I published an article titled Pulsazioni della coscienza. Forma breve ed emozioni primarie nella scrittura di Michele Mari, within the volume Brevitas. Percorsi estetici tra forma breve e frammento nelle letterature occidentali, edited by Stefano Pradel and Carlo Tirinanzi De Medici (Trento: Dipartimento di Lettere e Filosofia dell’Università degli Studi di Trento, 2018).
The article is based on the assumption that literary works are mostly originated by the attempt of representing meaningful events determined by the interactions between the individual mind and the natural and social environment, resulting in the arousing of deeply felt and often violent basic emotions. As a consequence, in the style and the very structure of literary works is marked the need of giving shape to these emotional nuclei.
What follows is the incipit of the article.
I’m pleased to announce the release of the new issue of the journal Emotions: History, Culture, Society, which includes my article Anger as Misshapen Fear: Fascism, Literature, and the Emotional Body.
One hundred years ago, on November 11, was signed the armistice that ended the First World War. I propose here a reflection on the relationship between the war and the media system, as elaborated in literary texts.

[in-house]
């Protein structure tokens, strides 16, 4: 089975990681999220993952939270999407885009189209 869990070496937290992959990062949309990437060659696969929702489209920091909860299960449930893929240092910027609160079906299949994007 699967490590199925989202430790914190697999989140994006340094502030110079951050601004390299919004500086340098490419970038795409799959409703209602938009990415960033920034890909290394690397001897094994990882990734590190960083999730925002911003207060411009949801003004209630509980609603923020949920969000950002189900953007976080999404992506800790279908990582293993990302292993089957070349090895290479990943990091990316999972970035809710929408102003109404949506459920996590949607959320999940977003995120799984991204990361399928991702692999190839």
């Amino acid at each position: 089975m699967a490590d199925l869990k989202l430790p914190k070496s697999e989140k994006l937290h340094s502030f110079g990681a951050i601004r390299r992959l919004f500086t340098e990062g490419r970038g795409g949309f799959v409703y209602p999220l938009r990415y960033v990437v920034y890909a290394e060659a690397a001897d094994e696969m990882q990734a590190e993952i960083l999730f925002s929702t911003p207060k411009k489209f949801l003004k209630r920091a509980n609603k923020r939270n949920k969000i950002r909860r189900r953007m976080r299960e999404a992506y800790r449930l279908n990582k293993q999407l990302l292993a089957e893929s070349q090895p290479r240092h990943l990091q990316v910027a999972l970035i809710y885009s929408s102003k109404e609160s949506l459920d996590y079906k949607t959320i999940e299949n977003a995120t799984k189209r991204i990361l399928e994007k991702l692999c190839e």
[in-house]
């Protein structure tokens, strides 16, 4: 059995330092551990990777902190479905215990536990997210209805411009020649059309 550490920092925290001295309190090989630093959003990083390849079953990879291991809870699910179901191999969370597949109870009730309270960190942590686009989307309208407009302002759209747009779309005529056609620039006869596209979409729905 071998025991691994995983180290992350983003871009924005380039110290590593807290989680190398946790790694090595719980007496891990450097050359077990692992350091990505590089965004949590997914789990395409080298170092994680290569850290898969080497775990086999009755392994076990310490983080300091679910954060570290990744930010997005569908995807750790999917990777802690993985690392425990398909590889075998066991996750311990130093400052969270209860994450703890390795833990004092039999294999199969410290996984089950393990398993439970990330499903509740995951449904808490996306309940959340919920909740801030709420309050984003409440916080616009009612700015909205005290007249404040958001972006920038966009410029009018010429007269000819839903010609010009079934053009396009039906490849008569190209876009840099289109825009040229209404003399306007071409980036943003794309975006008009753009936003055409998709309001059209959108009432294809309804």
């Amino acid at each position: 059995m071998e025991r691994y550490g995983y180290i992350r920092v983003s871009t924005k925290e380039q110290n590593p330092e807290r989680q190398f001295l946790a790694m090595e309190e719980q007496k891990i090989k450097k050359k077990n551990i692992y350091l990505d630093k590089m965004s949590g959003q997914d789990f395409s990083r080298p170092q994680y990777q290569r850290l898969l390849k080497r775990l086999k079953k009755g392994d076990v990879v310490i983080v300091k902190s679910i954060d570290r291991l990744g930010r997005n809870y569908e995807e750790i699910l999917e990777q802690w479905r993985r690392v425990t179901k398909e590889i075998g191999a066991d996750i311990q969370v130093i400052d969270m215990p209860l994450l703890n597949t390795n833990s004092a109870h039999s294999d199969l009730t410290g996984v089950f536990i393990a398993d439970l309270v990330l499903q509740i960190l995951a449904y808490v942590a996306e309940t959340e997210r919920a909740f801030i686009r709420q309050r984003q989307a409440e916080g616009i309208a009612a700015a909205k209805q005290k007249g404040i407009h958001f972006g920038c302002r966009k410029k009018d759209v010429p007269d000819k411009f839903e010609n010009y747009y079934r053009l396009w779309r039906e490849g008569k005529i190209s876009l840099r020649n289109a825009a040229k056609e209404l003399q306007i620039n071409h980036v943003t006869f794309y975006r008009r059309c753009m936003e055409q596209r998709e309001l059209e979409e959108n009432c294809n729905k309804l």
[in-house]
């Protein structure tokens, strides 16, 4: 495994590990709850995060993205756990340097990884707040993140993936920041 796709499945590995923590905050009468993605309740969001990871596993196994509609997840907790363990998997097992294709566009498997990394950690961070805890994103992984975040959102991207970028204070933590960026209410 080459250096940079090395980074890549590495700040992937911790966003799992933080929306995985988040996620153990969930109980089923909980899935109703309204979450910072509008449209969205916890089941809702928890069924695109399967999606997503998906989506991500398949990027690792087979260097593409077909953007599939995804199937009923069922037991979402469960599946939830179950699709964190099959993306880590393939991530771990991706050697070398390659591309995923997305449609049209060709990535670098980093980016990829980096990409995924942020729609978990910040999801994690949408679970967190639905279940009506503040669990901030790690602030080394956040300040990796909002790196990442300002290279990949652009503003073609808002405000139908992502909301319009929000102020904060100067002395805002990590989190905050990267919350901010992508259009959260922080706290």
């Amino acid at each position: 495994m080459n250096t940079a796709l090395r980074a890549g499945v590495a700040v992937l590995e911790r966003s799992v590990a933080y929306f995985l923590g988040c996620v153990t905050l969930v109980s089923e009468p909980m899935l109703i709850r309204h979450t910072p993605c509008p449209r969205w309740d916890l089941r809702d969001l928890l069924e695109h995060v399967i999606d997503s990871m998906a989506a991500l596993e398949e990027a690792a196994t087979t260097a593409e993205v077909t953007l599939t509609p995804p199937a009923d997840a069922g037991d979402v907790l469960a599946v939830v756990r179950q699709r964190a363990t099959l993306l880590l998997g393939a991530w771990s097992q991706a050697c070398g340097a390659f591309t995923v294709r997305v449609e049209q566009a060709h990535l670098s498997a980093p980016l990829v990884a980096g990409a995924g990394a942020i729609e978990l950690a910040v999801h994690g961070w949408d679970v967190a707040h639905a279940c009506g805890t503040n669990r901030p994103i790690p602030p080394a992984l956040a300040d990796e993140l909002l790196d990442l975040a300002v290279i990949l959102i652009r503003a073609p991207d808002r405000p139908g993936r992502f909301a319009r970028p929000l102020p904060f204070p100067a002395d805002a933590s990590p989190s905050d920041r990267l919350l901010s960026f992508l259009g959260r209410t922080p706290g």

Nessuna poesia può essere l’immagine fedele del nostro mondo. La fedele, la tremenda immagine del nostro mondo è il giornale. È un pozzo di sapere. Non sa niente. Continua a voler sapere.
Elias Canetti, Il cuore segreto dell’orologio
Dormi ma senti frinire
per dare forma
Valerio Magrelli, Didascalie per la lettura di un giornale
On Thursday 13th September 2018 will take place at Queen Mary University of London (Mile End Campus, Arts One Building, Room 128) the international conference Mis-Shapings. The Art of Deformation and the History of Emotions. I’m organising the conference, as coordinator of the Marie Skłodowska-Curie research project Misshaping by Words, in association with the Queen Mary Centre for the History of Emotions.
A well established and long-standing bond exists between the representation of the forms and postures of the human figure and the expression of emotions. But how does this change when the body represented is deformed or mis-shapen? This is a question that an interdisciplinary range of scholars, covering a wide chronological period that extends from the Renaissance to the 20th century, will explore in the one-day Mis-Shapings conference.